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State Street Wants Companies to Disclose Climate-Related Strategies

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State Street Global Advisors, the world’s third largest asset manager, is intensifying efforts for corporate boards to help combat climate change.

(Related: State Street Wants Companies to Focus on Sustainability)

Eights months after its CEO, Ron O’Hanley, wrote to board members that it will consider a company’s sustainability practices in its proxy votes, it is calling on corporate boards of oil and gas, utilities and mining companies to consider climate change as a significant risk and adopt long-term strategies to protect corporate assets from its impact.

(Related: How ESG Funds Have Changed Corporate Behavior)

State Street wants companies operating in what it terms “high-impact sectors” to:

  • Disclose information on governance and board oversight of climate risk
  • Establish and disclose long-term greenhouse gas emissions goals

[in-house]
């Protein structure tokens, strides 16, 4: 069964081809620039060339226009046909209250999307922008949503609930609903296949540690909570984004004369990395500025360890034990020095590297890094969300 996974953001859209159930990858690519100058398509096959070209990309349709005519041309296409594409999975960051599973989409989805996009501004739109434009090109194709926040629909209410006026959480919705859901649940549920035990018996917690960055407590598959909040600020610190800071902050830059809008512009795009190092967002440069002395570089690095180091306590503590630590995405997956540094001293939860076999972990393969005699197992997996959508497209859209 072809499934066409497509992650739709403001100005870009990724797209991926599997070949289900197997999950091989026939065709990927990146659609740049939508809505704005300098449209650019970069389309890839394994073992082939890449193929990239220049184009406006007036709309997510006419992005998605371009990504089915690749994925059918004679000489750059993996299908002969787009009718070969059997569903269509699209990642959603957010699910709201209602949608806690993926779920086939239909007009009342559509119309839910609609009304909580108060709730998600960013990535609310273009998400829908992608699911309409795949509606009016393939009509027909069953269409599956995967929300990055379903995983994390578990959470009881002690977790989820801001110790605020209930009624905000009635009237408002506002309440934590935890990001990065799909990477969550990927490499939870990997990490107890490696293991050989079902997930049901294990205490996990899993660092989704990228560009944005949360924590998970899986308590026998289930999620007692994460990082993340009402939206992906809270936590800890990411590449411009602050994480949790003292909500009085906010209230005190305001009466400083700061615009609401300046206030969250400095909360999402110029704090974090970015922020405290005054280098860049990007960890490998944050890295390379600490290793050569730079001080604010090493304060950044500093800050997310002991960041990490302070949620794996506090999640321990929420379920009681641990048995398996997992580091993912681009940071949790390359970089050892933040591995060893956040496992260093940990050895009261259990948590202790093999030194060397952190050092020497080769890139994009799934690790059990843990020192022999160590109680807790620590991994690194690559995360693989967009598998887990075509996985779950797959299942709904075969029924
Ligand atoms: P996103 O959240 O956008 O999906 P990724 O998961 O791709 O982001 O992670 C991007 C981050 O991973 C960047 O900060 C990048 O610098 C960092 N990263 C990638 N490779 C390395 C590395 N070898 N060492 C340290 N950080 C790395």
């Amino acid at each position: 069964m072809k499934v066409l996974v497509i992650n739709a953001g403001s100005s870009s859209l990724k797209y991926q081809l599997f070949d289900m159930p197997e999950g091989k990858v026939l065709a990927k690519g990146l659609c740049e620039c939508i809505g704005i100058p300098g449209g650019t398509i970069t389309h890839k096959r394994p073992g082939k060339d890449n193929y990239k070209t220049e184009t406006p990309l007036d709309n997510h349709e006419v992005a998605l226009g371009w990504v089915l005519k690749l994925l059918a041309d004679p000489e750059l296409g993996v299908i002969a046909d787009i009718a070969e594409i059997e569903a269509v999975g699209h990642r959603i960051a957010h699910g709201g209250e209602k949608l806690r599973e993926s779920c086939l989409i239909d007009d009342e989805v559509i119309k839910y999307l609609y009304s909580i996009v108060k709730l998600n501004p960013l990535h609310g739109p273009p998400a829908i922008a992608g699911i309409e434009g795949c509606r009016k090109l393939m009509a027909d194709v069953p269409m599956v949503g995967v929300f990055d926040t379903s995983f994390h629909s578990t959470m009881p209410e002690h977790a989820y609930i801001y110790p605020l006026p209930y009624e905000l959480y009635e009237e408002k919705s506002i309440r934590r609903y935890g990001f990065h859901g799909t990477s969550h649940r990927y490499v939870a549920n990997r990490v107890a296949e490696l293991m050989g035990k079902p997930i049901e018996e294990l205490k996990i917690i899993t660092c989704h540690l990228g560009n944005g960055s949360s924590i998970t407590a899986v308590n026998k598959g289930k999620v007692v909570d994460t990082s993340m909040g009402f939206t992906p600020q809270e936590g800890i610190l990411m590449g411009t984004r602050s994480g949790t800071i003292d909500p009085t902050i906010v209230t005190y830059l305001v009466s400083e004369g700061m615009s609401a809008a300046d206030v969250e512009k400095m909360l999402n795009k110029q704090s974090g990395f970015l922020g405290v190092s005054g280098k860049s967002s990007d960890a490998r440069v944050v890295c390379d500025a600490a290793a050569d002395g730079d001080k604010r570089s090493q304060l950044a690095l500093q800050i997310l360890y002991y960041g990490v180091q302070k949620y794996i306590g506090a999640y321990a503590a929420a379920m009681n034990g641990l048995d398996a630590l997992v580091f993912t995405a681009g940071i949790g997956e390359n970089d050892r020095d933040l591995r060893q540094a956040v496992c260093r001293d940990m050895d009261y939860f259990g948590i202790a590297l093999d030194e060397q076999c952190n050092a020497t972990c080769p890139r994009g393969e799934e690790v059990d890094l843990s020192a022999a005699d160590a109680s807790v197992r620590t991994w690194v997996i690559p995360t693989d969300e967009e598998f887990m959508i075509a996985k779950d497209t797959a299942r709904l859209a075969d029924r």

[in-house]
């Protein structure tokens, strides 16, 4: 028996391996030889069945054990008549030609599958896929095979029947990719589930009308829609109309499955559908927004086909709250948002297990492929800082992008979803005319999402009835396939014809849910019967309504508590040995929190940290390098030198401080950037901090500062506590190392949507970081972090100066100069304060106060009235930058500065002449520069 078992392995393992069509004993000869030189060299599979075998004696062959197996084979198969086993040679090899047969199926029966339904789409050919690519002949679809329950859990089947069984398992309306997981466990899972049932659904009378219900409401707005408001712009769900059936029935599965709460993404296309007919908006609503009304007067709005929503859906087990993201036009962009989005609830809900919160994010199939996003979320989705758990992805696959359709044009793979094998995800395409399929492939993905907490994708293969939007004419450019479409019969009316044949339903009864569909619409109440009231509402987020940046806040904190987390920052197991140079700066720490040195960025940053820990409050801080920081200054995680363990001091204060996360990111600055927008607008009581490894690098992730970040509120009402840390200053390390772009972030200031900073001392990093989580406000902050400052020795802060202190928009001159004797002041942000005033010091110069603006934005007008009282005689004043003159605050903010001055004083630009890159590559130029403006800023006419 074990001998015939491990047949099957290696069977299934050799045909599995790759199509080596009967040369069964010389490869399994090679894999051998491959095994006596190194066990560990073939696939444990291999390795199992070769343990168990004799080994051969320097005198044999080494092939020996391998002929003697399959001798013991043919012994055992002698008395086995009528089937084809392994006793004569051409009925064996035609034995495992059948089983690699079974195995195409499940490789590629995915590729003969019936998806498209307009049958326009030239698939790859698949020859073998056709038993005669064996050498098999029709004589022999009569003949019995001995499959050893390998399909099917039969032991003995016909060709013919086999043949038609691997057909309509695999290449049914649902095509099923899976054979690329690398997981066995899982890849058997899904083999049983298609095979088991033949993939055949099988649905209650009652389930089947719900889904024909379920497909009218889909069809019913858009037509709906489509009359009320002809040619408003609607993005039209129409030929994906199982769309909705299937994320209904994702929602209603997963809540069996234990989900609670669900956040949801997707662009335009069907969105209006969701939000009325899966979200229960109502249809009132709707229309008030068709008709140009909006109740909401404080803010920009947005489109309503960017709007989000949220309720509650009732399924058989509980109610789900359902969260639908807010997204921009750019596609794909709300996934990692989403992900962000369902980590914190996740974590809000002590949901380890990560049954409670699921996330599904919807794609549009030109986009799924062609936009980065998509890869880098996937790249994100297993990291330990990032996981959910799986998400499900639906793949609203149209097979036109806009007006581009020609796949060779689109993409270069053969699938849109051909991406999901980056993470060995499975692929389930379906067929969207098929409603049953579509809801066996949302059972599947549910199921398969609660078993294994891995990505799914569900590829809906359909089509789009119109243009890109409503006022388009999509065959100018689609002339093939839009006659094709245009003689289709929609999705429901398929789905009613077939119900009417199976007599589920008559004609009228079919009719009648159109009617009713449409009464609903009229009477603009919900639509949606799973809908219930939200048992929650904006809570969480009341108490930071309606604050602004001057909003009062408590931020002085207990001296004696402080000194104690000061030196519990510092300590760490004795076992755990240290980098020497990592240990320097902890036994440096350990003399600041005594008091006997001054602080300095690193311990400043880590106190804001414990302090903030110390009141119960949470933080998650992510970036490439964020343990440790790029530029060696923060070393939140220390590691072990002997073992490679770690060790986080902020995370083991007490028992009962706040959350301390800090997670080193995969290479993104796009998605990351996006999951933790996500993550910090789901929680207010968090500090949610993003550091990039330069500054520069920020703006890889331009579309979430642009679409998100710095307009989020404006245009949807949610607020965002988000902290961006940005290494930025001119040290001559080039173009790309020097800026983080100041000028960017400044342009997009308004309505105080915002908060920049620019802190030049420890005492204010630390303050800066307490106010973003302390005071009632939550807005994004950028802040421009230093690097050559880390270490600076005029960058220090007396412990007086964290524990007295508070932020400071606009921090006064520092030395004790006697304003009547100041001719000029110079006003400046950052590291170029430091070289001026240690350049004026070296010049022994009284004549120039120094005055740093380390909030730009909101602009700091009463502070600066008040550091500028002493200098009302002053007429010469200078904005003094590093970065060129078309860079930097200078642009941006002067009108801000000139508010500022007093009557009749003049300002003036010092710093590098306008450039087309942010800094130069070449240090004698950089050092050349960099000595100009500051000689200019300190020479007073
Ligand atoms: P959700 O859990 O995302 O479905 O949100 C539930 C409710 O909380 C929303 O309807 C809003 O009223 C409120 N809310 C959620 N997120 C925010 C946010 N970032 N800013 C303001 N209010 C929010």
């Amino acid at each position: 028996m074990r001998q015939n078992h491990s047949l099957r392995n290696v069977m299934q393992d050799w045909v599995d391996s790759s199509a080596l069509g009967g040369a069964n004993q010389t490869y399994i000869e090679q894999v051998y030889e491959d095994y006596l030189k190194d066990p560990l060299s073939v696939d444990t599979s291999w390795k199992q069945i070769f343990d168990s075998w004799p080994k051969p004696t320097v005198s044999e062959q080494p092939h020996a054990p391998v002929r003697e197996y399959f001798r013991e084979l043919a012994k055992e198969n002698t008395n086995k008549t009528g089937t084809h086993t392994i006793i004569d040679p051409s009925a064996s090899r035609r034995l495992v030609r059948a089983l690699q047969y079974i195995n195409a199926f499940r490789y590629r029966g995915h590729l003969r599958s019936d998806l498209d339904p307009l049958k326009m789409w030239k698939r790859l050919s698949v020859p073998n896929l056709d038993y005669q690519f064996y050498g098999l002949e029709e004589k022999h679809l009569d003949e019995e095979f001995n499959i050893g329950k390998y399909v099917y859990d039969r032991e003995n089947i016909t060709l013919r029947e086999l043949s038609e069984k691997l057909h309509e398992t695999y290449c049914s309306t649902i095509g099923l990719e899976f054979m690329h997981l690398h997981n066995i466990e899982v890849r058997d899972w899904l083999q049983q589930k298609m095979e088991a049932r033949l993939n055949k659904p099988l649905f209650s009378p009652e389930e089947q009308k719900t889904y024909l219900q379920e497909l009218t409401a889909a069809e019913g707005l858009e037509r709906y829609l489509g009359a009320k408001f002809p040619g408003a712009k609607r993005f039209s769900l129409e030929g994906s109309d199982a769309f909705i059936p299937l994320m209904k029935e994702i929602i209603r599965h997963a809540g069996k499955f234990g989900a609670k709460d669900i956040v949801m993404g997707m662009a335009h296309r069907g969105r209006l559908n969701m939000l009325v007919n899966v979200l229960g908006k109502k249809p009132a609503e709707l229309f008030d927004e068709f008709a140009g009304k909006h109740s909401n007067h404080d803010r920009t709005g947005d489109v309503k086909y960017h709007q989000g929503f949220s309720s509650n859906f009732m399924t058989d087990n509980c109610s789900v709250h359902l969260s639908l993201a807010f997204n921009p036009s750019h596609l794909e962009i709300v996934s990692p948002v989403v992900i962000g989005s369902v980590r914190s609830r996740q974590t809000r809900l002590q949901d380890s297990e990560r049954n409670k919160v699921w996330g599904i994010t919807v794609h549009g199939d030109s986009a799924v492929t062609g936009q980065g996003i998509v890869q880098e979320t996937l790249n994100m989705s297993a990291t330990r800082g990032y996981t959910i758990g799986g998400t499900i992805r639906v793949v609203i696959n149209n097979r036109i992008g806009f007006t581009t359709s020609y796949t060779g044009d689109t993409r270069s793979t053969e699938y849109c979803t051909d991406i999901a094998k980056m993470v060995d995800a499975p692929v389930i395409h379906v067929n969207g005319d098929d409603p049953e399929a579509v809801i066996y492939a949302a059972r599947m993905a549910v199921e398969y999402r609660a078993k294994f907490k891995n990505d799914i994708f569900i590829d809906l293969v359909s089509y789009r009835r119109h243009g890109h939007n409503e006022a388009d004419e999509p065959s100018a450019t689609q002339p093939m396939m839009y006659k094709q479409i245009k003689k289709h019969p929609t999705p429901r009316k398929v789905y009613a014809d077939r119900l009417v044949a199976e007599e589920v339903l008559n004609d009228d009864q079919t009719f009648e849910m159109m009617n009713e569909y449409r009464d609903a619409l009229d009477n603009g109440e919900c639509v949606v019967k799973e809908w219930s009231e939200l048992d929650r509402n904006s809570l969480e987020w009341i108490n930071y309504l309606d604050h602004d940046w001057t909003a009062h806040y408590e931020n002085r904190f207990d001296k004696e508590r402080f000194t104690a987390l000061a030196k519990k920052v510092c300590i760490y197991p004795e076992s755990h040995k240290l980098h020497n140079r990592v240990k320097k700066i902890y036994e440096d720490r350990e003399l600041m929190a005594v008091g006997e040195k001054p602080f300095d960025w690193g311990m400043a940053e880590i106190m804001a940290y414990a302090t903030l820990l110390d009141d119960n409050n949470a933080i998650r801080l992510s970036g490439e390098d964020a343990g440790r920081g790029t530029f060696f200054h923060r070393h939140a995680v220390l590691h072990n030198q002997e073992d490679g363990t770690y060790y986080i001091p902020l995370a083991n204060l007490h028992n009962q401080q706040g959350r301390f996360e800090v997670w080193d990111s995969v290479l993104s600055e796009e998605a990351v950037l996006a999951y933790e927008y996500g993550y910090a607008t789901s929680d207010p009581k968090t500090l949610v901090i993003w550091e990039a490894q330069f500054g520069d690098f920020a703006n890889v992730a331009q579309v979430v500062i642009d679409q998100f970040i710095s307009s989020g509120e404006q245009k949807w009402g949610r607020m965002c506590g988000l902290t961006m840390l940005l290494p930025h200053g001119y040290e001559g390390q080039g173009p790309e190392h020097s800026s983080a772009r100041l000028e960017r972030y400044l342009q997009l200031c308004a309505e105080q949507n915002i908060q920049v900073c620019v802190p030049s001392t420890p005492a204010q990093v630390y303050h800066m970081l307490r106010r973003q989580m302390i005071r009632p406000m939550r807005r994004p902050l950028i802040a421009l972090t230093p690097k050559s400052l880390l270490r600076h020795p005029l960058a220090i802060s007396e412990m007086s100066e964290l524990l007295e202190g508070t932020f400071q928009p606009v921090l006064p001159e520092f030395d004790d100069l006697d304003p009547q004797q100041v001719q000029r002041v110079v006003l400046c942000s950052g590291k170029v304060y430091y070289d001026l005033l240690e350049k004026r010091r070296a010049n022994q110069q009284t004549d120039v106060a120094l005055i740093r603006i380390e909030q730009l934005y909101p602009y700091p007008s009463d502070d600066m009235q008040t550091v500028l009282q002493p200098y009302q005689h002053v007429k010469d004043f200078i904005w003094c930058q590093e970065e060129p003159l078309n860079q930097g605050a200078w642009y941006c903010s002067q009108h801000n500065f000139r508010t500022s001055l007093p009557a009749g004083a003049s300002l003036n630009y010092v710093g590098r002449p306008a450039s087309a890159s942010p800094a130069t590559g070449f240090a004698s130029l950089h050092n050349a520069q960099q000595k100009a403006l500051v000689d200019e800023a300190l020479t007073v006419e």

• Disclose average and range of carbon price assumptions
  • Discuss the impact of scenario planning on long-term capital allocation decisions

(Related: ESG Investing: No Longer Optional, but Essential)

“Disclosures in those four areas give investors the information that can help them evaluate the robustness of assumptions made in the scenario-planning process and the impacts on long-term strategy,” according to recent report from State Street.

Scenarios could include, for example, regulatory changes to limit the increase in global temperature to under 2 degrees Celsius (3.6 degrees Fahrenheit), which is the basis for the Paris Climate Change accord. (Even though the U.S. has withdrawn from the agreement companies can choose to adopt policies that support the accord.)

State Street says it developed its four-point guidance following 240 climate-related engagements with 168 companies that found “few companies” could “effectively demonstrate to investors how they integrate climate risk into long-term strategy.”

The asset manager is “not asking oil and gas companies to stop producing oil and gas” but to plan for different scenarios, develop long-term strategies and communicate those strategies to investors, says Rakhi Kumar, head of the ESG Investing and Asset Stewardship group.

During the first half of 2017 State Street joined several other institutional investors in voting for proxies at ExxonMobil, Occidental Petroleum and PPL Corp. that instructed the companies to report on the impact of climate change on their businesses. It was on the winning side of all three votes. State Street also manages several ESG ETFs, including fossil fuel-free and low carbon index ETFs.

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